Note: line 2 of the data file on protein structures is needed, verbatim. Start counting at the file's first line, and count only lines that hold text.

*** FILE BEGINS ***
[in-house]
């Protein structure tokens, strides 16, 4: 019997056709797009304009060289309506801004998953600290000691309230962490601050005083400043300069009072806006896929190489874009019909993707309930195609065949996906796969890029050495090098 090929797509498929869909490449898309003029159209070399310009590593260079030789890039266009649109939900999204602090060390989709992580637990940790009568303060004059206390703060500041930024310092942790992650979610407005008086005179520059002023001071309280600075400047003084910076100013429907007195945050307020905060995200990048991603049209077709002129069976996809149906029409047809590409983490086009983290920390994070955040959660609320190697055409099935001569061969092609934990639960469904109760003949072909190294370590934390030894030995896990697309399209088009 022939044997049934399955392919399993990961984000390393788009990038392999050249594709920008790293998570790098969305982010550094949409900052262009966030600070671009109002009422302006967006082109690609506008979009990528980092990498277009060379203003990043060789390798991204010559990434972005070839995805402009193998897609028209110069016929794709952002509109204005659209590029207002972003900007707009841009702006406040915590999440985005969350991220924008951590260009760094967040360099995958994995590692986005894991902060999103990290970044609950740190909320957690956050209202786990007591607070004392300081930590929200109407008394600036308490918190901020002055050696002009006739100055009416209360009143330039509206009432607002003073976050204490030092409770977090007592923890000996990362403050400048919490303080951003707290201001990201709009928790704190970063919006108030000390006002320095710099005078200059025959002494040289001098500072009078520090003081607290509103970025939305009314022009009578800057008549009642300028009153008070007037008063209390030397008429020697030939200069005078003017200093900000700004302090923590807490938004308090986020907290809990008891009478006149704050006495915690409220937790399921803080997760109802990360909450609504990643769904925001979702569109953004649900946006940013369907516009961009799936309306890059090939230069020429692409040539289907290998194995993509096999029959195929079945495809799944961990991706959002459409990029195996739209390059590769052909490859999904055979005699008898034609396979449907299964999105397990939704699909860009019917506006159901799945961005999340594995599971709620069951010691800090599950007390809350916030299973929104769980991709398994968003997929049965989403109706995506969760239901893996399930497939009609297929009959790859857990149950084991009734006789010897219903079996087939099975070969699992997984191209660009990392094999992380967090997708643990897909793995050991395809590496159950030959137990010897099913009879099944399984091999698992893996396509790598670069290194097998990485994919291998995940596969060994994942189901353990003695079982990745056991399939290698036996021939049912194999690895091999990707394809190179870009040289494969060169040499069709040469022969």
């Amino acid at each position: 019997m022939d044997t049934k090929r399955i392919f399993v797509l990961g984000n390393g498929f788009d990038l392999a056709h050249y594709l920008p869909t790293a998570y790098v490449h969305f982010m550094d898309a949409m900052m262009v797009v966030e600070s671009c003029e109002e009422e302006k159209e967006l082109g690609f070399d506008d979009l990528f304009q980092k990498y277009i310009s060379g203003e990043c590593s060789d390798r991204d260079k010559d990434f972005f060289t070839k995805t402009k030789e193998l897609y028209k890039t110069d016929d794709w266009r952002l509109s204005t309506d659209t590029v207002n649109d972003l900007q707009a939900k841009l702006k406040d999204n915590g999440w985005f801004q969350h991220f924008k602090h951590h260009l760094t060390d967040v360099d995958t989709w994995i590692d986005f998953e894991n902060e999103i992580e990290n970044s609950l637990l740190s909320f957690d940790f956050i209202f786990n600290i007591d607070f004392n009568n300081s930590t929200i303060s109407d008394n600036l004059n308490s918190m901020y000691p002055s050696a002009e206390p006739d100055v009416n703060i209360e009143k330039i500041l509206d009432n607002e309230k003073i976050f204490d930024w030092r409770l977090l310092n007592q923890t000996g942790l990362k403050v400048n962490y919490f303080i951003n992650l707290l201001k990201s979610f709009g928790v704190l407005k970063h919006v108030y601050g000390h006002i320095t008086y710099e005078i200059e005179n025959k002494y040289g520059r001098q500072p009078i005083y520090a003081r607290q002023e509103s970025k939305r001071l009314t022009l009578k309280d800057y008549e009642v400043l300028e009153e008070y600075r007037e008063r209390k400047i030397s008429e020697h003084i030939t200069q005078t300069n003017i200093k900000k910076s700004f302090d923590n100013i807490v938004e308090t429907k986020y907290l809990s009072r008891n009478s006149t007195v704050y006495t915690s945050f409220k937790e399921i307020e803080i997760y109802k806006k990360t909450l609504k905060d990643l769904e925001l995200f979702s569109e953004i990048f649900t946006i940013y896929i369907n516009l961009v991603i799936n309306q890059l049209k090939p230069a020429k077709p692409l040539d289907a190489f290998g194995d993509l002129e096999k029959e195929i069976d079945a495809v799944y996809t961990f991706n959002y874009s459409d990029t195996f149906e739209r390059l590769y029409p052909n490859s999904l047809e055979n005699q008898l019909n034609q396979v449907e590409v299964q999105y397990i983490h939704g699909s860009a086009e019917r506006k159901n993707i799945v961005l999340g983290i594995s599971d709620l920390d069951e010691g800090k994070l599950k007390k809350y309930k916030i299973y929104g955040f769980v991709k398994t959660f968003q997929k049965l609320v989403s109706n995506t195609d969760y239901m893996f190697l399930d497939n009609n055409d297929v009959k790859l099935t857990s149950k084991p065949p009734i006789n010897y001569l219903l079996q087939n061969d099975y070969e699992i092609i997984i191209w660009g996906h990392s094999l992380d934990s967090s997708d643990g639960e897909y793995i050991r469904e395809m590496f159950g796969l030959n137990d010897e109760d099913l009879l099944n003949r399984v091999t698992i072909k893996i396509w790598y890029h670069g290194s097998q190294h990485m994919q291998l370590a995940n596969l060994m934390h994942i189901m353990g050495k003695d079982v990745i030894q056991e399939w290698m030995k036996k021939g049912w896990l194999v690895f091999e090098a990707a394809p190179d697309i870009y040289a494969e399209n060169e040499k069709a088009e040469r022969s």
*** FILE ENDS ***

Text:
């Protein structure tokens, strides 16, 4: 019997056709797009304009060289309506801004998953600290000691309230962490601050005083400043300069009072806006896929190489874009019909993707309930195609065949996906796969890029050495090098 090929797509498929869909490449898309003029159209070399310009590593260079030789890039266009649109939900999204602090060390989709992580637990940790009568303060004059206390703060500041930024310092942790992650979610407005008086005179520059002023001071309280600075400047003084910076100013429907007195945050307020905060995200990048991603049209077709002129069976996809149906029409047809590409983490086009983290920390994070955040959660609320190697055409099935001569061969092609934990639960469904109760003949072909190294370590934390030894030995896990697309399209088009 022939044997049934399955392919399993990961984000390393788009990038392999050249594709920008790293998570790098969305982010550094949409900052262009966030600070671009109002009422302006967006082109690609506008979009990528980092990498277009060379203003990043060789390798991204010559990434972005070839995805402009193998897609028209110069016929794709952002509109204005659209590029207002972003900007707009841009702006406040915590999440985005969350991220924008951590260009760094967040360099995958994995590692986005894991902060999103990290970044609950740190909320957690956050209202786990007591607070004392300081930590929200109407008394600036308490918190901020002055050696002009006739100055009416209360009143330039509206009432607002003073976050204490030092409770977090007592923890000996990362403050400048919490303080951003707290201001990201709009928790704190970063919006108030000390006002320095710099005078200059025959002494040289001098500072009078520090003081607290509103970025939305009314022009009578800057008549009642300028009153008070007037008063209390030397008429020697030939200069005078003017200093900000700004302090923590807490938004308090986020907290809990008891009478006149704050006495915690409220937790399921803080997760109802990360909450609504990643769904925001979702569109953004649900946006940013369907516009961009799936309306890059090939230069020429692409040539289907290998194995993509096999029959195929079945495809799944961990991706959002459409990029195996739209390059590769052909490859999904055979005699008898034609396979449907299964999105397990939704699909860009019917506006159901799945961005999340594995599971709620069951010691800090599950007390809350916030299973929104769980991709398994968003997929049965989403109706995506969760239901893996399930497939009609297929009959790859857990149950084991009734006789010897219903079996087939099975070969699992997984191209660009990392094999992380967090997708643990897909793995050991395809590496159950030959137990010897099913009879099944399984091999698992893996396509790598670069290194097998990485994919291998995940596969060994994942189901353990003695079982990745056991399939290698036996021939049912194999690895091999990707394809190179870009040289494969060169040499069709040469022969």